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Re: [ARSCLIST] Early stereo mass market tapes

Hi Roger:

Yes, I totally forgot Omegatapes and Audiophile. The record labels don't "count" in my interest because of course they all got into the tape game. I'm more interested in these little companies that sprang up to do tapes only. Some did morph into record labels but it seems like most just died out after an initial "hifi bug" craze.

Here's a for instance. Bel Canto did original recordings back in the mid-50's, before they became one of the major duping houses in the 60's. One of their tapes is "That Geller Feller" by Herb Geller. I think it was recorded while Geller was under contract to Mercury/Emarcy but the material was never issued on Mercury to my knowledge. It's a good album, along the lines of Geller's mid-50's Emarcy records, which were all mono. So, what happened to the Bel Canto masters and was this stuff ever reissued? That's the kind of info I'm seeking.

Another thing I'd love to know is what ever became of some of those crazy stereo demo tapes like "Sound in the Round"? I have the quarter-track version, which is vastly inferior to the little snippet of the 2-track version that's on Ampex's original 2-track stereo demo tape they included with their first consumer tape machines.

There were some funny, interesting and creative stereophony tricks and gimmicks going on in this very early tape era that never made it to the stereo LP era two years later. By the time quarter-track became the consumer format, the tape business seemed to be much more just an adjunct to the LP business like 8-tracks and then cassettes would later be. The next time tape was king was the very end of the LP era, right before CD's became the mass format. The two years between LPs and CD's, if memory serves, cassettes outsold LPs because the Walkman was king and the boombox was still a very strong presence.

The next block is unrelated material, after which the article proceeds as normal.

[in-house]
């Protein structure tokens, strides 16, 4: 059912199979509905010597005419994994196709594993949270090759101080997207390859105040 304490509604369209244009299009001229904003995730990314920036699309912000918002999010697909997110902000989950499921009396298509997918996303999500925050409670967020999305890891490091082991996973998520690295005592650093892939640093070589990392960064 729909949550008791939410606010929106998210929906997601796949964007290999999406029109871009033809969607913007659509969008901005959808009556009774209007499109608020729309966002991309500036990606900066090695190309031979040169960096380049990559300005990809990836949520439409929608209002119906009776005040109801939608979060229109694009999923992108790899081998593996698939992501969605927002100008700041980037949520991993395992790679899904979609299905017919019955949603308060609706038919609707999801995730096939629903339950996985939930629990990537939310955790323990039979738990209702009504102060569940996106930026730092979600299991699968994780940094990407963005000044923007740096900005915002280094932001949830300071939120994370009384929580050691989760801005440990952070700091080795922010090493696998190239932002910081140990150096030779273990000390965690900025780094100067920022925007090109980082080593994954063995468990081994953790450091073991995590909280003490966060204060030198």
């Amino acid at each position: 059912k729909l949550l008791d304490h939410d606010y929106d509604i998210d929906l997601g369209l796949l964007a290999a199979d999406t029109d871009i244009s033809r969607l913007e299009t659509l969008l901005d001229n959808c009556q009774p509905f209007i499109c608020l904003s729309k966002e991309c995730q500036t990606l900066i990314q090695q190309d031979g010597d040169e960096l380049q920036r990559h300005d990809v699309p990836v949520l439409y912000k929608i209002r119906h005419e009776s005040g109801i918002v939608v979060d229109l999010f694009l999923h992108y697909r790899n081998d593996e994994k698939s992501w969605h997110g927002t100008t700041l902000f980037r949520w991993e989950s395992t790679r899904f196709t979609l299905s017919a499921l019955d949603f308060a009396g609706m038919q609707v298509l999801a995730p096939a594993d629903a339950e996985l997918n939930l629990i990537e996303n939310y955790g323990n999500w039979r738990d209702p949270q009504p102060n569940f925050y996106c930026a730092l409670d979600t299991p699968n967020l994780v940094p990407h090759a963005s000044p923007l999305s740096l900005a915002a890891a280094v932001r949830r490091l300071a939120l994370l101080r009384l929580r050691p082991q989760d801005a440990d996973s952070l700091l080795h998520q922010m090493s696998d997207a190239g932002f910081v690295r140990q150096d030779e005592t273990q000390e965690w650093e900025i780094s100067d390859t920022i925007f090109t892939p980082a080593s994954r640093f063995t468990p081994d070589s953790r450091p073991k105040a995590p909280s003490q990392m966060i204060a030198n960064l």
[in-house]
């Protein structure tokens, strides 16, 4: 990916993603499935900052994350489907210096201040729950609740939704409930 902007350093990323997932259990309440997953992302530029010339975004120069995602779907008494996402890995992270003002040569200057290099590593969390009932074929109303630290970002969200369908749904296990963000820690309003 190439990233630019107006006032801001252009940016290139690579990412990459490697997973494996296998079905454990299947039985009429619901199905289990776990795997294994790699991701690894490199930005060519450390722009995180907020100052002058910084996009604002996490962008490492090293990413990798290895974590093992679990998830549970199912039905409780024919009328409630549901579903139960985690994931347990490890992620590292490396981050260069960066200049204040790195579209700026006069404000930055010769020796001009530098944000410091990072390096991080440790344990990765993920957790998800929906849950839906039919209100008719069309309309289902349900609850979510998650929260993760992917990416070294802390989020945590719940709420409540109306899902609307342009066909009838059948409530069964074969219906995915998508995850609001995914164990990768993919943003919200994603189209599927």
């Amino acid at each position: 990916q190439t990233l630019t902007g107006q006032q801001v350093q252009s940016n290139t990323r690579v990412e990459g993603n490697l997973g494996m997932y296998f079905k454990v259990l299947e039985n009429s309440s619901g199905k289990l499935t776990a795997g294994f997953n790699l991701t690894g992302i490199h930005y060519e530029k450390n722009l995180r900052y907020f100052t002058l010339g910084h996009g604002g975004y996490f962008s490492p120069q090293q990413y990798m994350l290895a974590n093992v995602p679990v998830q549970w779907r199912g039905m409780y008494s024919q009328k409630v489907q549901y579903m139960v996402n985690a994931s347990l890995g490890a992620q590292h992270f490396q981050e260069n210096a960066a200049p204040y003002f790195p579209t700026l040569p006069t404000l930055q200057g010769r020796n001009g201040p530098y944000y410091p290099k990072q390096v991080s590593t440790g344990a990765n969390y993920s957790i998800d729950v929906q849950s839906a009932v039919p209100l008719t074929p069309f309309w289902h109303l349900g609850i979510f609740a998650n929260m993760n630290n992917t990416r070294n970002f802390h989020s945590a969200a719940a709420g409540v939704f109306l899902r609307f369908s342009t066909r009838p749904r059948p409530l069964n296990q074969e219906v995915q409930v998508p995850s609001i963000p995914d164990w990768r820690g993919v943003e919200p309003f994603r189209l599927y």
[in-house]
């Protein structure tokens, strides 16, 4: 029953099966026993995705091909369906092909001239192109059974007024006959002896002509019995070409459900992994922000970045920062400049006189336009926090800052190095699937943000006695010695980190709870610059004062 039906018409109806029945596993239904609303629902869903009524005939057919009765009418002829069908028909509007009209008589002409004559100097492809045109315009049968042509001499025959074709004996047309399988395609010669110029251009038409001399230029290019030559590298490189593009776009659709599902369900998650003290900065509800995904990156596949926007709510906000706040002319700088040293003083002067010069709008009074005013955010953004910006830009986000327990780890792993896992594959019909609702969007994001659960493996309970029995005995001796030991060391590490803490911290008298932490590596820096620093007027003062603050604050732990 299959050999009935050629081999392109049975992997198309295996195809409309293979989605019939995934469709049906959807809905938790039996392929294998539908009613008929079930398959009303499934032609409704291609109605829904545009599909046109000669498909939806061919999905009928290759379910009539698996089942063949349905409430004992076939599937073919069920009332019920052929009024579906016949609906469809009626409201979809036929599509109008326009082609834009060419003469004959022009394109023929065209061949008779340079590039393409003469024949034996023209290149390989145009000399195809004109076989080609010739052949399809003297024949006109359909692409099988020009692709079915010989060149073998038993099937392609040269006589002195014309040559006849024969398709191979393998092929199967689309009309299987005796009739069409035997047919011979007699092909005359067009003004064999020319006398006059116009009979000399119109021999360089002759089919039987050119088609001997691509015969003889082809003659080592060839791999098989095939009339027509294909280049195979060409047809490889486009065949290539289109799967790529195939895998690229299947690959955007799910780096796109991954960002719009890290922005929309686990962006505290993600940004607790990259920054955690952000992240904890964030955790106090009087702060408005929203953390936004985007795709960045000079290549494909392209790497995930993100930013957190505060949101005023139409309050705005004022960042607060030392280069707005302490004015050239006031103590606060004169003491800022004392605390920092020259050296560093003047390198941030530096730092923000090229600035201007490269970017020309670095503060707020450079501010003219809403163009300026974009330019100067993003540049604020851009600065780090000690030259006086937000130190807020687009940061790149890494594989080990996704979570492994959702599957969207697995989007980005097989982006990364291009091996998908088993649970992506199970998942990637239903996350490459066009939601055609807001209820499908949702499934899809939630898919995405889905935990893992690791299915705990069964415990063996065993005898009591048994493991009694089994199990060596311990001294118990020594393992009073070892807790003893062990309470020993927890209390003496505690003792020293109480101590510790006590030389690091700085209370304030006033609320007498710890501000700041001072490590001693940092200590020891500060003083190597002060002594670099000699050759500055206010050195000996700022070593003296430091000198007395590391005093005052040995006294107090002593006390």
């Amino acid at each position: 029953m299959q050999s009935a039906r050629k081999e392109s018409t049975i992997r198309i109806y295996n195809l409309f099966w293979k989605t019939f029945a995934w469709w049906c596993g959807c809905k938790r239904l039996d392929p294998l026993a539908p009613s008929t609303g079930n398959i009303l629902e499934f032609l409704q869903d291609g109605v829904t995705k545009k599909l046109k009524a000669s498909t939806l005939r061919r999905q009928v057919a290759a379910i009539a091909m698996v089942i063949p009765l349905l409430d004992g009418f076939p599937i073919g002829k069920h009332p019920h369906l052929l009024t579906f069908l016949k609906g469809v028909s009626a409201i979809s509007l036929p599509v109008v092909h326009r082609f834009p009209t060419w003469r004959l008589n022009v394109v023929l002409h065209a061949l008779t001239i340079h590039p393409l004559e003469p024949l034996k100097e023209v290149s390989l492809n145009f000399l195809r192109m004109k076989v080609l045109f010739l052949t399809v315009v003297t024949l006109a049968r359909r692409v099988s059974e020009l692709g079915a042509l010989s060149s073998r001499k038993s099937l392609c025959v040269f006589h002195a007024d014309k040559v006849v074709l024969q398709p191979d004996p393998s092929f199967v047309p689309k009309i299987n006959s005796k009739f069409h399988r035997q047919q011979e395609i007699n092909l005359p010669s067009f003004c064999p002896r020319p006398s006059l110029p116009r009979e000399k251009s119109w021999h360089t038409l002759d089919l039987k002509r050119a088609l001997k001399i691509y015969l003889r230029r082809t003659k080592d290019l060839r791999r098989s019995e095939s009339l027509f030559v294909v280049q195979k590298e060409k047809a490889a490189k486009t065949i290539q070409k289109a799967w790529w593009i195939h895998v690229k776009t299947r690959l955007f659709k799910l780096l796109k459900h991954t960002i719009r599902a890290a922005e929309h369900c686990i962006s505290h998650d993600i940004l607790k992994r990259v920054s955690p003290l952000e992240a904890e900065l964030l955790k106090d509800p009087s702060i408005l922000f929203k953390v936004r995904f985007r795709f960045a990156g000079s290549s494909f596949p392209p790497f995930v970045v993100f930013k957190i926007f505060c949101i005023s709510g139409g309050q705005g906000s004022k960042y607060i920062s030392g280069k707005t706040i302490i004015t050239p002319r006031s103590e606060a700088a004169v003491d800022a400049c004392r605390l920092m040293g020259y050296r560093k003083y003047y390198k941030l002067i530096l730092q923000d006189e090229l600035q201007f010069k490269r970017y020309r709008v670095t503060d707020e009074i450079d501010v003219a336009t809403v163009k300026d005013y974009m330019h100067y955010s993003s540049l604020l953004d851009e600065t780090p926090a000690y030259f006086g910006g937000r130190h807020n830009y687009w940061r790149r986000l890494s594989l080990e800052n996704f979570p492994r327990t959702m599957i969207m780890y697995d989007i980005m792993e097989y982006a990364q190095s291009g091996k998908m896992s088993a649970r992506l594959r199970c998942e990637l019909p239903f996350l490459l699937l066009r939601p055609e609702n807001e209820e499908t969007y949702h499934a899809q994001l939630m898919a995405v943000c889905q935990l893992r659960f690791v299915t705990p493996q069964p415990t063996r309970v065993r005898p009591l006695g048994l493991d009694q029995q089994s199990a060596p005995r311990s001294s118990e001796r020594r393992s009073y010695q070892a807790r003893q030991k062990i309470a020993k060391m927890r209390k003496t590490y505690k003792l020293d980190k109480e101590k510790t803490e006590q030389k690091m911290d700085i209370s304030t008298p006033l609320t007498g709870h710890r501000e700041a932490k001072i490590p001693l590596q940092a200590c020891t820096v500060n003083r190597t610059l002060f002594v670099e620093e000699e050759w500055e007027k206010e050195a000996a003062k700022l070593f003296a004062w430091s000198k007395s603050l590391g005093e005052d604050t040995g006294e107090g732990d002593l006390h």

-- Tom Fine

----- Original Message ----- From: "Roger and Allison Kulp" <thorenstd124@xxxxxxxxx>
To: <ARSCLIST@xxxxxxxxxxxxxxxx>
Sent: Tuesday, October 17, 2006 12:51 PM
Subject: Re: [ARSCLIST] Early stereo mass market tapes

When you go around picking through junk to sell on
eBay,tou find all sorts of stuff.I have found m number
of tapes over the years,that I have sold.I can supply
sme names of companies,but no specifics about
history.There was Omegatape,who was initially set up
as a tape-only label.They put out a bunch of
titles,that were later issued on Lp.The ones I sold
were by Ataufo Arghenta,later released,by Omega on
Lp,and Art pepper,released by blue Note,on LP,in
1980.These tapes dated from 1957-58.There was also
Audiophile,who put out tapes of traditional/dixieland
jazz,early on.RCA,and Westminster,put out tapes,in
19556-56.These are easily spotted,as they have
different box designs,than the Lp covers.

  I think the early history of this would be
facinating,where would you learn more about it ?
                                Roger Kulp

--- Tom Fine <tflists@xxxxxxxxxxxxxxxxxxx> wrote:

Hi All:

I'm trying to find out some history of the early
stereo hifi era, specifically the handful of
companies that sprang up to make and market stereo
tapes. This would be circa 1955-56, when the
first commercial mass-duped 2-tracks were out. What
was the business model for a company like
Livingston or Bel Canto? Were they basically run
like boutique record labels or differently? Aside
from those two and Stereotapes, who else was making
original recordings as opposed to licensing and
releasing stuff from major labels or European

Also, we talked about Emory Cook and I believe
there's someone on-list here who actually worked
Cook. Did he jump into stereo tapes or stick with
his two-cartridge grooved disks?

Finally, does anyone have any sales estimates on the
first generation of tapes? I know they were
priced a bit higher than mono LP records and the
playback decks were expensive by mid-50s standards,
so it was a niche market. But, reel to reel tape
obviously caught on enough that by the
quarter-track era (1958 or so onward), there was
enough demand to allow for a lot of catalog variety
and many duping operations around the country. By
the late 60's, I think it was down to Bel Canto,
Ampex Tapes and a handful of smaller dupers but I
might be wrong on that.

OK, thanks in advance for any facts anyone can

-- Tom Fine

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